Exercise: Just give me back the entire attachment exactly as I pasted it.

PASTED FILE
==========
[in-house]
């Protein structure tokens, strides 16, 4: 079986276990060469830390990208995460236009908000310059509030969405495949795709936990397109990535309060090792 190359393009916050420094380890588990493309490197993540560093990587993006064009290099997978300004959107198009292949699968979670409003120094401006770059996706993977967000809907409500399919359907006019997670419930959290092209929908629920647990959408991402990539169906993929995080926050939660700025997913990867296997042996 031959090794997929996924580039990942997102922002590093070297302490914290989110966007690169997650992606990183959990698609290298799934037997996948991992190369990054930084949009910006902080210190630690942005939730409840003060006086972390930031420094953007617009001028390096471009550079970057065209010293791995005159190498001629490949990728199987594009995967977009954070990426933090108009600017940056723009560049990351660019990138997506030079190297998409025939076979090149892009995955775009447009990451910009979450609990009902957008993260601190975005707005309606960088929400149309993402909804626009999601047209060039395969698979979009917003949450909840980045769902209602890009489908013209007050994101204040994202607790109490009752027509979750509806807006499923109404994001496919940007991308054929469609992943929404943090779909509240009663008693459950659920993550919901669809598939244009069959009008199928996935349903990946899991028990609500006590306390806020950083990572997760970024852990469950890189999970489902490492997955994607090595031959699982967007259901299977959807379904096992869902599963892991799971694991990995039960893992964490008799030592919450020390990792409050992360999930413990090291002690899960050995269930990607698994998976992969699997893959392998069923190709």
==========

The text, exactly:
[in-house]
């Protein structure tokens, strides 16, 4: 079986276990060469830390990208995460236009908000310059509030969405495949795709936990397109990535309060090792 190359393009916050420094380890588990493309490197993540560093990587993006064009290099997978300004959107198009292949699968979670409003120094401006770059996706993977967000809907409500399919359907006019997670419930959290092209929908629920647990959408991402990539169906993929995080926050939660700025997913990867296997042996 031959090794997929996924580039990942997102922002590093070297302490914290989110966007690169997650992606990183959990698609290298799934037997996948991992190369990054930084949009910006902080210190630690942005939730409840003060006086972390930031420094953007617009001028390096471009550079970057065209010293791995005159190498001629490949990728199987594009995967977009954070990426933090108009600017940056723009560049990351660019990138997506030079190297998409025939076979090149892009995955775009447009990451910009979450609990009902957008993260601190975005707005309606960088929400149309993402909804626009999601047209060039395969698979979009917003949450909840980045769902209602890009489908013209007050994101204040994202607790109490009752027509979750509806807006499923109404994001496919940007991308054929469609992943929404943090779909509240009663008693459950659920993550919901669809598939244009069959009008199928996935349903990946899991028990609500006590306390806020950083990572997760970024852990469950890189999970489902490492997955994607090595031959699982967007259901299977959807379904096992869902599963892991799971694991990995039960893992964490008799030592919450020390990792409050992360999930413990090291002690899960050995269930990607698994998976992969699997893959392998069923190709």